Airmobile: Helicopter War in Vietnam (Vietnam Studies Group 6040)
By Jim Mesko
Publisher: Squadron/Signal Publications 1985 64 Pages
PDF 44 MB
No weapon came to symbolize US military presence in Vietnam like the helicopter. Despite a multitude of other weapons systems — tanks, jet fighters, gunships, river craft, aircraft carriers — the helicopter caught the public's eye. Whether on TV or in news photos the helicopter always seemed to be there, landing troops, evacuating casualties, providing support to embattled grunts. And to a large degree this view of the helicopter in Vietnam was totally justified. For despite the contributions of other weapons, the war in South Vietnam was a 'helicopter war'. All the weapons systems used during the conflict played an important part in the fighting, but without the helicopter it would have been virtually impossible to wage the ground war in Vietnam. And despite the many varied facets of the conflict, the ground war in South Vietnam was what the whole issue revolved around.
Almost from the first, helicopters were an integral part of the US involvement in Vietnam. The deployment of two helicopter companies in mid-December of 1961 was the first major symbol of US combat strength in Vietnam. The arrival of the helicopter gunships signaled the first 'overt' use of American military power against the Viet Cong (VC). Later, the arrival of the 1st Cavalry Division (Airmobile) signified a major commitment of US strength and resolve. Toward the end when the American military presence wound down in favor of Vietnamization, helicopter units were among the last to be pulled out. Finally when the North Vietnamese Army (NVA) overran South Vietnam in the spring of 1975, the last Americans in Saigon were evacuated by helicopters. And, just as in the early days of the conflict when helicopter crewmen were among the first on the casualty list, the last two servicemen to die were helicopter crewmen who perished when their chopper crashed in the South China Sea.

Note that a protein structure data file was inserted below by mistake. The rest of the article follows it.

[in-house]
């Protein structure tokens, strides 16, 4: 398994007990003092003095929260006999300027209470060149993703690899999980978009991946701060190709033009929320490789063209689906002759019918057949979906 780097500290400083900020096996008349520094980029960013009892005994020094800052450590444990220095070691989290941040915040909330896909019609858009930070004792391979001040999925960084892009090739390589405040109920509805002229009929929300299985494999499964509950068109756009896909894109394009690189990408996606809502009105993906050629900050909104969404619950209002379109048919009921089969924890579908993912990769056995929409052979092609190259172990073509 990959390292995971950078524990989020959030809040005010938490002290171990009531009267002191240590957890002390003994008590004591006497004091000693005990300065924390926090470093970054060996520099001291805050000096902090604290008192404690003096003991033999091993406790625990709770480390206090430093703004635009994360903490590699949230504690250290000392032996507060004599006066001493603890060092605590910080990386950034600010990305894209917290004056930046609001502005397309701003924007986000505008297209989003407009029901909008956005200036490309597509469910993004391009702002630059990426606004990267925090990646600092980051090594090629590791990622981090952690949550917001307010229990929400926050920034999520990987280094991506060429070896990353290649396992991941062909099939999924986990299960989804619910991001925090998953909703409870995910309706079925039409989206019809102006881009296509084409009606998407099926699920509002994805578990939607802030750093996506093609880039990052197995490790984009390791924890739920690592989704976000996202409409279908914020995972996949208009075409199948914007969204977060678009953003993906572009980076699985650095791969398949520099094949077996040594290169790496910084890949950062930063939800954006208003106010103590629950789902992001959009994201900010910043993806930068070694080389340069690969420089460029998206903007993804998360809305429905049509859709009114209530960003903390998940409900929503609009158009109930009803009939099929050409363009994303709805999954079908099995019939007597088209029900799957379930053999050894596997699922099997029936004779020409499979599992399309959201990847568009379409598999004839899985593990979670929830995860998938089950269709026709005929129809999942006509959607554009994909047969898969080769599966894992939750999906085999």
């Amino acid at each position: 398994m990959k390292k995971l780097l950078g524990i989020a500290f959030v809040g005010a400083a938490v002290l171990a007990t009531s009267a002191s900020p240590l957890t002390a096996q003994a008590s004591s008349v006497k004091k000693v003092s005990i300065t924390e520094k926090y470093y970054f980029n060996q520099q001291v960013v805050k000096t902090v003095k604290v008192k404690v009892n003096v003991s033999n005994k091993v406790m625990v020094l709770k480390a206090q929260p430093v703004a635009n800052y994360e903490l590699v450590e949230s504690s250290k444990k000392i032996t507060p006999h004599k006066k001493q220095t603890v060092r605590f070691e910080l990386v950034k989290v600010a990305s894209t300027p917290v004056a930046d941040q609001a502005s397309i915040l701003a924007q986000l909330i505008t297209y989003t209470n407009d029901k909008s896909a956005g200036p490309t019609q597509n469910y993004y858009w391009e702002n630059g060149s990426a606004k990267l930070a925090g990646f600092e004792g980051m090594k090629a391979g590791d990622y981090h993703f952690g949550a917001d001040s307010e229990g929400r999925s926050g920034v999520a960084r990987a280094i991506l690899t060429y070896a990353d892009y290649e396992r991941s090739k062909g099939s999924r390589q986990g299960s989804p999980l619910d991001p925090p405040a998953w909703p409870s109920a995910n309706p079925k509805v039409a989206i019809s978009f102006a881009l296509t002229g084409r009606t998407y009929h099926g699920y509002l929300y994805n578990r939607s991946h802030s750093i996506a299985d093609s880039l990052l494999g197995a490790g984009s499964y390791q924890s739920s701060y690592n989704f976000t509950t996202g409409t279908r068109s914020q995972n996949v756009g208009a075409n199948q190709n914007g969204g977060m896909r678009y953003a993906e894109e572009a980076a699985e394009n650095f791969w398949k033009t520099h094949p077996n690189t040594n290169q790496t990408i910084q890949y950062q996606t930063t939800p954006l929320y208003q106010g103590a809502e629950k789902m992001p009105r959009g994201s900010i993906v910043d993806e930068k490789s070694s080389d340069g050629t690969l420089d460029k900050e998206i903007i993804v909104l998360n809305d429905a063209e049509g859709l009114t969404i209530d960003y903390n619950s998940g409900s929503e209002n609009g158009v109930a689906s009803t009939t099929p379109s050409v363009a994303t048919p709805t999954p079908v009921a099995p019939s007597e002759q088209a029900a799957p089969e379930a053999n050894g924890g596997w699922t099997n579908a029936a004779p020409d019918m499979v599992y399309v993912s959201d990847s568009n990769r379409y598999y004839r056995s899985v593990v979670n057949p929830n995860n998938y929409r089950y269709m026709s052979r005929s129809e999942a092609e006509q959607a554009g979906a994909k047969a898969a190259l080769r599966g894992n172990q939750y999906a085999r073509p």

In AIRMOBILE I have tried to deal with the various aspects of the helicopter war in Vietnam. Though all branches of the US military used helicopters in the conflict, this account deals solely with Army employment of these machines. In some respects the US Marine Corps developed its own version of the airmobile concept, but their use of helicopters in Vietnam falls outside the spectrum of this account. This book deals with the history, organization, tactics, and weapons of the Army's helicopter force in Vietnam from its initial deployment in late 1961 until the final withdrawal of US forces in the fall of 1972. During these eleven years numerous changes occurred within the structure and mission of Army helicopter units. New machines brought about new tactics and innovative employment in a seemingly never ending battle against an elusive and vicious foe.
Even though South Vietnam eventually fell to the communists, the helicopter pilot and his crewmen bear little responsibility for this. Nor indeed can the blame be placed on the other American and allied servicemen who fought there. They gave their best, and in return for this sacrifice, many in their own country betrayed them. From the politicians in Washington to the draft dodgers in Canada, these brave men were let down. Anti-war sentiment whipped up by the liberal press gave aid and comfort to the enemy and eventually undermined all that had been done in Vietnam, so that in the final analysis a communist victory became almost inevitable. The famous French politician George Clemenceau once said that war is too important to be left to soldiers. In Vietnam our politicians followed that dictum with a vengeance. The results of this stupidity speaks for itself. Let us hope that in the future politicians and politically oriented general officers remember the lessons of Vietnam. For if there is any truth in Clemenceau's remark then perhaps there should be a corollary to it. If war is too important to be left to the generals then conversely peace is too important to be left to self serving politicians.